Growth Theory: A Primer

Growth Theory: A Primer

Atanu Sengupta (The University of Burdwan, India) and Anirban Hazra (The University of Burdwan, India)
DOI: 10.4018/978-1-4666-7470-7.ch007
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Abstract

In this chapter, the authors discuss how the modern thinking of growth starts from the classicists. To the classical economists, limitedness of resources is the limit to growth. Neo-classicists transplanted the natural resources with the producible means of production – capital. Limitedness of resources is removed but it is replaced by the limitedness of operational structure – the firm size. The result is the diminishing returns to capital1 that shape the frontier growth. New growth theorists introduce the concept of generating “ideas” – involving human endeavour with its intellect. This is human capital – the seed of unlimited growth. However, this main story does not cover sharper niceties that are of paramount human interest. Issues of inequality and sustainability are some of these. This chapter is not any encyclopedic attempt. It only tries to cover some of the basic dynamics into which man has fashioned to understand his own destiny.
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Some Basic Facts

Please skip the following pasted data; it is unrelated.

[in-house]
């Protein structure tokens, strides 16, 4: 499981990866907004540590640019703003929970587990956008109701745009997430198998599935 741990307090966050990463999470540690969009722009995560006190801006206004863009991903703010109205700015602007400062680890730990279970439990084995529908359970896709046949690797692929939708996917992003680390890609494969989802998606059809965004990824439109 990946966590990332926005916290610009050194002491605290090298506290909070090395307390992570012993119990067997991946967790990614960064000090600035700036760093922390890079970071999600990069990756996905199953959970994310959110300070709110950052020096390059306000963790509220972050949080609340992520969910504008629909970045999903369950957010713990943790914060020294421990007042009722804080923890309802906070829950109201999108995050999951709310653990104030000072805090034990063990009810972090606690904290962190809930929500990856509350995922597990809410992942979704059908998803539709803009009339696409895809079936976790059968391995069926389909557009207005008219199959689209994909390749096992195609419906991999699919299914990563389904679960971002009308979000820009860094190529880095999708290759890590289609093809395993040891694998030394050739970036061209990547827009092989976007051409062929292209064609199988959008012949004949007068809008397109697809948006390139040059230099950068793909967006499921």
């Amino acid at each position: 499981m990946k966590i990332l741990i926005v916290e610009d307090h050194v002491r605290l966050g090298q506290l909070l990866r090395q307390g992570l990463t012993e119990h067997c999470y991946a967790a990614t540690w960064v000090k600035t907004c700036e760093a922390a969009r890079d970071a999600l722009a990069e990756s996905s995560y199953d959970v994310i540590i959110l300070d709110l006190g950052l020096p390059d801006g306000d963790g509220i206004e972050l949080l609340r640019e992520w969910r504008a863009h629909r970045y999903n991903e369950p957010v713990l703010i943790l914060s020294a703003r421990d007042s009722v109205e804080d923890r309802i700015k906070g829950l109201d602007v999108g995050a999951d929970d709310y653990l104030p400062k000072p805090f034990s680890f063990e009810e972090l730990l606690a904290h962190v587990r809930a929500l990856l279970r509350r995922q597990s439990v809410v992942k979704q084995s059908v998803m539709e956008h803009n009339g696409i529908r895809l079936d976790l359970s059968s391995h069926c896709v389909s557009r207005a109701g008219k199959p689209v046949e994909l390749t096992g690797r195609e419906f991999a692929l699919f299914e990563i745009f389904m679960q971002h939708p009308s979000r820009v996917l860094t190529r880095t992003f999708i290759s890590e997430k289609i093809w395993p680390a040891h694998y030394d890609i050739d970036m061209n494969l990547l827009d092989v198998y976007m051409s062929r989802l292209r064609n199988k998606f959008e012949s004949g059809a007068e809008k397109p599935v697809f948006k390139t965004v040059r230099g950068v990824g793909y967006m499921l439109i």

Since majority of us live in an environment of persistent growth, it is difficult to imagine a world of stagnancy. However this was the reality which our forefathers lived over centuries. Ever since human being evolved out of apes, there were some periodic spurts of technological advances: use of fire, discovery of wheel, animal domestication, agriculture, development of cognitive language and phonetic alphabets, use of mathematics and geometry and so on and so forth. These changes helped to advance per capita output2 to a certain higher level. However such changes could not be sustained. The economy became richer and leaved happily thereafter3. The idea was an attainment of a steady state where growth in per capita growth is arrested. Moreover these changes were sporadic and not shared by majority of the people either in the same country of elsewhere. Neither could it be sustained for a long enough period. The idea of continuous improvement in the life of a majority of the people is an entirely recent phenomenon. This idea can be grasped from the following table that gives the growth rate of per capita world GDP (in 1985 dollars).

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